Dr. Joseph N. Jackson
(December 25, 1913-July 29, 2009) 95 years old
U.S. Army Retired Non-Commission Officer and inventor of “The Wireless Clicker”
Pictured above: The next time you are watching television, remember this guy, he made the television more enjoyable. He invented the remote control. He holds 6 patents in the area of telecommunications and has copyrights, trademarks and pending patents in the area of aircraft security and tracking systems.
Pictured above: Remembering the changes that remote controls have gone through over the years.
Pictured above: The days before the remote control…..
Pictured above: Being honored for his inventions to this day. He was the 4th of 8 children to Ernest and Octavia Jackson. He received his degree in Business Administration at Columbia College, Columbia MO. He owned and operated a radio and television repair shop for 7 years in North Caroline. He received a Doctorate in Applied Science and Technology in Glendale University, Sante Fe NM. He invented the V-chip which blocks inappropriate content for children and in 1993 founded “Protel-on Inc Market and Distributes. His inventions are currently being used today.
The next time you are watching the “Big Game”on television remember who made it possible for you to stay on the couch with a pause, rewind and fast-forward. Thank you for reading…stay tuned for more history tomorrow.
Dr. Barbara Ross-Lee
( June 1, 1942-
1st African-American physician to become a medical school dean in 1993.
Pictured above: Barbara Ross-Lee with her well known sister Diana Ross. They grew up in Detroit and Barbara earned degrees in Biology and Chemistry in 1965.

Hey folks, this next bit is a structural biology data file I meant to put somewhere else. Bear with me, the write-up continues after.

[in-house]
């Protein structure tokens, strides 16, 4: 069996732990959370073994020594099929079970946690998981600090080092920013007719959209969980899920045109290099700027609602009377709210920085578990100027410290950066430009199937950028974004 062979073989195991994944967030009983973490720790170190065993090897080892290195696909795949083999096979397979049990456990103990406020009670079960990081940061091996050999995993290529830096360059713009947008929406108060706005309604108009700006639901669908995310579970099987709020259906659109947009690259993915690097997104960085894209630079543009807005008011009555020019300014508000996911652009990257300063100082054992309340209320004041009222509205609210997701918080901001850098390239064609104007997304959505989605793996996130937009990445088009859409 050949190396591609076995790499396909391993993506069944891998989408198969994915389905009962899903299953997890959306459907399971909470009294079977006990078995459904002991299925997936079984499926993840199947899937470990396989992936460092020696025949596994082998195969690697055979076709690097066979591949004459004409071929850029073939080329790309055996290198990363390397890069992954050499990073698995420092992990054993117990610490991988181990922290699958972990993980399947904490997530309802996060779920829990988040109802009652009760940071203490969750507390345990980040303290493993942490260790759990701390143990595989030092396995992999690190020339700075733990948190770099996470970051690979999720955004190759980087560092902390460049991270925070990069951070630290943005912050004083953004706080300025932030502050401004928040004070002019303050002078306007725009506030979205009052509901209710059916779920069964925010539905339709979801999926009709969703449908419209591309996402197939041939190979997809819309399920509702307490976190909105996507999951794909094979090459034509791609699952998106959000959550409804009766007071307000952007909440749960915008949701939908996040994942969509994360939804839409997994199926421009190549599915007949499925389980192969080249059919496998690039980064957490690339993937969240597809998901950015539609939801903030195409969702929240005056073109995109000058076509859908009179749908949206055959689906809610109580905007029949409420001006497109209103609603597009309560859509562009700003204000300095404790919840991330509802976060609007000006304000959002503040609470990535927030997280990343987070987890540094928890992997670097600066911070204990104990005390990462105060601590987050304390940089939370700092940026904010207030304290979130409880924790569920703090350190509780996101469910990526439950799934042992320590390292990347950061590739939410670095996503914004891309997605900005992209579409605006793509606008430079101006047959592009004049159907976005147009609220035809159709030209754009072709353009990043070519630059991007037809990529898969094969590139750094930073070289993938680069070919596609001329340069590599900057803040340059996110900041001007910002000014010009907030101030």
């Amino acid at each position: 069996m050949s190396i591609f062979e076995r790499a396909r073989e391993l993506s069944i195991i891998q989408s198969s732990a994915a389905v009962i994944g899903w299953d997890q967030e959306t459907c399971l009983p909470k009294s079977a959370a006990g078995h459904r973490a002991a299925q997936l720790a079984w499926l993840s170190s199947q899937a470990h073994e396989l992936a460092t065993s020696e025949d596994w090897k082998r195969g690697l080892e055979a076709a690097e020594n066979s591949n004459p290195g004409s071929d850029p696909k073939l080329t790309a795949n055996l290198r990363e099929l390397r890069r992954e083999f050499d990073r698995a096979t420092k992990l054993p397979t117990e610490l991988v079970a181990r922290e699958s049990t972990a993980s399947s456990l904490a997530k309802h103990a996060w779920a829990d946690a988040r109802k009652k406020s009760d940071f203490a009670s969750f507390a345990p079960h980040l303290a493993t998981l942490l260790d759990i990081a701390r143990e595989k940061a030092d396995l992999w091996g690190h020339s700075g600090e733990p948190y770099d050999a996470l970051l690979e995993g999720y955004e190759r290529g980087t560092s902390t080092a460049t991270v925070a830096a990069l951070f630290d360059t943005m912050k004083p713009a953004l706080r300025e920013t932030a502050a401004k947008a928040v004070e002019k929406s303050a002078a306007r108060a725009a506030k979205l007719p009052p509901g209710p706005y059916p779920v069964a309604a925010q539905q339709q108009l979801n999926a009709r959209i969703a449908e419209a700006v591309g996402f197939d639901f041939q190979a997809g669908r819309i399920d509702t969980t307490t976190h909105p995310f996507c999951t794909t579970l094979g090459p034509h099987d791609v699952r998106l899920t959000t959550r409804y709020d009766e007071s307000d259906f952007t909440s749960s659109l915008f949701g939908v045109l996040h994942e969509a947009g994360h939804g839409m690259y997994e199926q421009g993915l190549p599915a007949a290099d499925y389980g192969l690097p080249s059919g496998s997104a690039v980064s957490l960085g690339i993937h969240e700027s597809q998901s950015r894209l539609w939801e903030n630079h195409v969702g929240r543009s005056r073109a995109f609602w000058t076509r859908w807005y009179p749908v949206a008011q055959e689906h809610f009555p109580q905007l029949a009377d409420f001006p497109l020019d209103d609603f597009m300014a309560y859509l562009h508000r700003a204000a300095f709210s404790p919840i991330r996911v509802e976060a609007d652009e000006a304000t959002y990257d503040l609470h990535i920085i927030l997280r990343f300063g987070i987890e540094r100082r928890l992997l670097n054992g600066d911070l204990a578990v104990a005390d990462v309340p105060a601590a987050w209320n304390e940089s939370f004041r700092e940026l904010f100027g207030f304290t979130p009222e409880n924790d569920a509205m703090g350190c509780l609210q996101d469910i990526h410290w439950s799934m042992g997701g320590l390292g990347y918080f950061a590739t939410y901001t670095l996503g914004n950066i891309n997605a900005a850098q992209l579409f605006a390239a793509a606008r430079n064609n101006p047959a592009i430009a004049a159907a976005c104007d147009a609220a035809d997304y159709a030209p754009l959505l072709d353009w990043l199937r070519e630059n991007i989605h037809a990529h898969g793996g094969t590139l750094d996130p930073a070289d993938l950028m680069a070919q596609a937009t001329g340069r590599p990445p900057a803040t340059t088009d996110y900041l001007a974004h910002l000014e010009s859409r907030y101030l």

Pictured above: Lee earned the position as Dean of the Heritage College of Osteopathic Medicine in 1993 until 2001.
Pictured above: Lee, the vice president of Health Science and Medical Affairs at New York Institute of Technology then later in 2002 became the dean of New York College of Osteopathic Medicine.
Pictured Above: Barbara received many award and honors such as Ohio Women’s Hall of Fame (1998), Fellow, American Osteopathic Board of Family Physicians Member, Trilateral International Medical Workforce Group, Member, NIH Advisory Committee on Research on Women’s Health Member, DHHS Advisory Committee on Rural Health, Distinguished Public Service Award, Oklahoma State University College of Osteopathic Medicine and Honorary Doctorate of Science, New York Institute of Technology.
Pictured above: Barbara Ross-Lee, her sister Diana Ross and her niece Traci Ellis Ross.
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Moses Fleetwood Walker
October 7, 1856-May 11, 1924
Pictured above: Moses is sitting grouped with his (minor league) Oberlin College Team in 1880’s.
Pictured above: Walker is posing with the (AA) Toledo Blue Stockings of 1884. He joined the team on May 1, 1884 and played 42 games, averaged .263, scored 23 runs until he injured his ribs and he was let go in September 22, 1884. On August 23, 1889, Walker was also the last Negro to play in the International league until Jackie Robinson.
Pictured above: left to right- Weldy Walker and his brother Moses Walker. Both played for Toledo Blue Stockings. Him and his brother owned the Union Hotel in Steubenville Ohio and managed an Opera House in Ohio.
Pictured above: Moses Walker was married to Arbella Taylor after college and had one child. She later died of cancer at 32 years old on June 12, 1895. Three years later, he got remarried to a Ednah Jane Mason the same year he was sentenced for mail robbery and tragically she died May 26, 1920. He died on May 11, 1924 from lobar pneumonia in Cleveland, Ohio and buried next to his first wife in Union Cemetery-Beatty Park also buried there is his younger brother Weldy Walker.
Setting the record straight……
Pictured above: William Edward White was discovered as the first African-American to play for the Stockings in 1879 but because he lived his life as a white man he never received credit for being the first so Moses Fleetwood Walker took the plate in 1884 when he joined the (AA) in 1884. During his reign, his brother Weldy Walker followed him as third African-American to play while Jackie Robinson broke the color barrier in 1947.
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